The chapel was originally part of the cloisters which were located immediately to the west and was hidden by them for half its length. When the remains of the cloisters were finally cleared away in 1830, the structure of the chapel fell out of balance so that they finally had to completely dismantle it in 1920/27, like the west choir a few years earlier, install new foundations and rebuild it anew. On this same occasion, they also attempted to correct the proportions of the chapel which had become ungainly after the removal of the cloisters, by extending it to the west by a half vault. The current (southern) entranceway to the chapel derives from modern times, but its tympanon comes from the portal which formerly led from the cloisters into the chapel.

The furnishings of the chapel of St Nicholas consist today of pieces which were all originally intended for other contexts. The gothic carved altar comes from Southern Germany and was only acquired a few decades ago. The late Gothic Baptismal font [de] was originally located in the Johanneskirche, which was demolished in the 19th century, the almost life size Gothic depiction of three young women was in a nearby abbey.[12] The intense blue-red windows immerse the chapel in an almost mystic twilight. In the highly elevated roof of the chapel, the collection of architectural decorations and casts of them are housed, while the cellar houses the central heating of the cathedral. The chapel now serves as the baptismal chapel of the cathedral and is used for weekday services. Thus it has appropriated the functions of the old Johanneskirche.

High altarEdit

Franz Ludwig of Pfalz-Neuburg, Prince-elector of Mainz and Prince-Bishop of Worms, left enough money in his will to have a new high altar built. His successor, Prince-Bishop Franz Georg of Schönborn, asked his brother Friedrich, the Bishop of Würzburg to provide the builder Johann Balthasar Neumann for the project. The latter produced the new high altar made of gilt wood and multicoloured marble.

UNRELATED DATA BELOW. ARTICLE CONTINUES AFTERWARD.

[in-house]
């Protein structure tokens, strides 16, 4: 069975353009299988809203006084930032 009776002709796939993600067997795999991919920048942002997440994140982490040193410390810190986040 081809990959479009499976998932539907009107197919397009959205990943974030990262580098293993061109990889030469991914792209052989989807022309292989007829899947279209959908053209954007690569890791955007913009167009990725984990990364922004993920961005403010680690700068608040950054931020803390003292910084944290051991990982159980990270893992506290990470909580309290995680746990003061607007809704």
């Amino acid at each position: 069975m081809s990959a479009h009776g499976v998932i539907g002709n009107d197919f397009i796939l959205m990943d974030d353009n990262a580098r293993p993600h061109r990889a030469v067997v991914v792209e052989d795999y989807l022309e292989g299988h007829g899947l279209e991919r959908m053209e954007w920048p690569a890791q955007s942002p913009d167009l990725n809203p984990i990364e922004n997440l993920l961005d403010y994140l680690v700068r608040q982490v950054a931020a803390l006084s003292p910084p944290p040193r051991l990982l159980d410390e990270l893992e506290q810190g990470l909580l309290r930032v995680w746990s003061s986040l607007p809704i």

Main organ (Klais 1985)Edit

Klais Orgelbau built a swallow's nest organ with three manuals and 34 registers in 1985, which was slightly reorganised and re-toned in 2007. The machine has a mechanical playing action, the tracker action is electronic.

Choir organ (Oberlinger 1996)Edit

Choir organ by Oberlinger

In addition, there is also a choir organ with mechanical playing and tracker action in the style of the choir organs of Aristide Cavaillé-Coll, which was built in 1996 by Oberlinger. The special feature of this organ's design is that it is extremely compact for its disposition and at the same time, as a result of a pipe construction specially developed by Oberlinger it can be moved about 50 cm (20 in) away from the wall. This compact structure was necessary so that view of the sumptuous high altar from the nave wouldn't be obscured by the organ. A special construction of the air intake was required to achieve this small size. The design was accomplished by organ master and architect Wolfgang Oberlinger in close partnership with the diocese's architects and conservators. The organ was arranged by Oberlinger's Windesheim workshop in collaboration with the organist Daniel Roth. The instrument was intoned by Jean-Pierre Swiderski, a noted expert on the designs of Aristide Cavaillé-Coll.


Before the destruction of Worms in 1689 during the Nine Years War, six bells hung in the four towers of the church. In 1728, the cathedral received a new six part ring. In the course of the Secularisation at the end of the 18th century, these bells were confiscated. When the cathedral became a parish church, four bells were hung in the southeast tower, with the notes B, E-flat, G-flat and A-flat.[13] They were destroyed by aerial bombing at the end of the Second World War.[14]